Bob and Dick Shermnn (p. 1964) Fidelity Fiduciary Bank The beloved 1964 live-action Disney film Mary Poppins is full of whimsical characters. Alongside the titular magical nanny, there’s Admiral Boom, the retired navy man who helms a ship anchored on top of 17 Cherrytree lane, and Uncle Albert, who floats into the air and gets stuck on his ceiling whenever he has a laughing fit. The movie has no true villains, although the closest thing to an antagonist might be the Elder Mr. Dawes, the Scrooge-like executive director of the Bank of England who sings this song along with his board of directors. Dawes tries to convince Michael, the son of his employee George Banks, to invest his hard-earned tuppence in the bank, rather than giving it to the Bird Woman as Mary Poppins had instructed.  The end of the film credits the role of Dawes Senior to “Navckid Keyd,” until the card letters unscramble themselves to reveal an anagram of Dick van Dyke, who portrays Bert, the lovable, dancing chimney sweep in the film. Van Dyke later recalled that the costume for Dawes was so convincing that he was able to walk around Burbank, California and not be recognized.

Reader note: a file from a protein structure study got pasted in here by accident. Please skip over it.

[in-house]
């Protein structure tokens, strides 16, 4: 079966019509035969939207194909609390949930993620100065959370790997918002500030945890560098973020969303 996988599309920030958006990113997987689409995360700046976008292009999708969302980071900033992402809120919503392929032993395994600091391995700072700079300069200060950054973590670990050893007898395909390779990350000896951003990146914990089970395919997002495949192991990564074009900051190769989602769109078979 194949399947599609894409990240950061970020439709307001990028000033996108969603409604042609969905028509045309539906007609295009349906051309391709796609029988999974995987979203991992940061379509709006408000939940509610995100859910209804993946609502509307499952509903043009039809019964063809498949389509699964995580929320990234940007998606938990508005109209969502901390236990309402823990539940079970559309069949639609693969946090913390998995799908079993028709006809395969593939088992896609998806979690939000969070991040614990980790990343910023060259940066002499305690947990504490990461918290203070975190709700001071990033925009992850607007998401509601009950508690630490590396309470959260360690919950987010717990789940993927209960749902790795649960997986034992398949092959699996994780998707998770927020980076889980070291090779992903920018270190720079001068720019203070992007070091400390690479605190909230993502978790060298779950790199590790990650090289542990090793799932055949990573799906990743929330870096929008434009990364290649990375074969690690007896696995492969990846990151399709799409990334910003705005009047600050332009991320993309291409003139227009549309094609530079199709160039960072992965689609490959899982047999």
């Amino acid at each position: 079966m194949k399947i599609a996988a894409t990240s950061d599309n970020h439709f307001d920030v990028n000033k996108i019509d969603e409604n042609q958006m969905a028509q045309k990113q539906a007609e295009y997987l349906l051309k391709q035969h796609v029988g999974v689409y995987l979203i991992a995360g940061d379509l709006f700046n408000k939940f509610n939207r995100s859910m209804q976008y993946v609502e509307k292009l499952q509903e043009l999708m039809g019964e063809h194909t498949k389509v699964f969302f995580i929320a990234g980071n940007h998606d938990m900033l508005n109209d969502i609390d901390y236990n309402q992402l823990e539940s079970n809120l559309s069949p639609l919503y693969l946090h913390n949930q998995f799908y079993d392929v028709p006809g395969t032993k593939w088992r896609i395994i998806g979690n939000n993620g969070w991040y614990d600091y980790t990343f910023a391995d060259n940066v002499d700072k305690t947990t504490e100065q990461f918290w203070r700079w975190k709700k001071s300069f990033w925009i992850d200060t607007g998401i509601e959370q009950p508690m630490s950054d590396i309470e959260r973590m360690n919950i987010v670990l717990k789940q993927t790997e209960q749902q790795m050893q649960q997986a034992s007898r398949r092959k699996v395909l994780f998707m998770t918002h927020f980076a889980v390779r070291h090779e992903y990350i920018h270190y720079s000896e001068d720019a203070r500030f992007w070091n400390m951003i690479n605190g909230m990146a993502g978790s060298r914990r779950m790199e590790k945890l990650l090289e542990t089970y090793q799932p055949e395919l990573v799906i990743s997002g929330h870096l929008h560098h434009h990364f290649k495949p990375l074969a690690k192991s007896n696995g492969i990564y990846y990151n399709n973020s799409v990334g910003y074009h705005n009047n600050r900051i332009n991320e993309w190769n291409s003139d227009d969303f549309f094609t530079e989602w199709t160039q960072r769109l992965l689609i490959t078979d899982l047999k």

Kurt Weill (1900-1950) Rise and Fall of the City of Mahagonny: Suite Kurt Weill’s first collaboration with groundbreaking playwright Bertolt Brecht produced this satirical opera The Rise and Fall of the City of Mahoganny, which portrays three fugitives’ attempt to rake in the cash by founding a pleasure city in a desolate northwestern American no-man’s land. Mahagonny was thought by Brecht to be a kind of utopian paradise, that is, if you were a fugitive, prostitute, drinker, or any other kind of degenerate low-life or criminal. In the city, the main pleasures of life take precedence over all, but of course, nothing gold can stay, so by the end of the opera—as predicted in the title—Mahoganny is left in ruins, a victim of its own false ideals. Really, the opera was a critique of capitalism in Weimar Germany, because although Mahoganny promised its citizens prosperity and happiness, corruption and evil lay underneath, the source of its demise. The opera marked a productive period for Weill and Brecht, who continued to collaborate on many works for the next four years following Mahagonny’s premiere in 1927.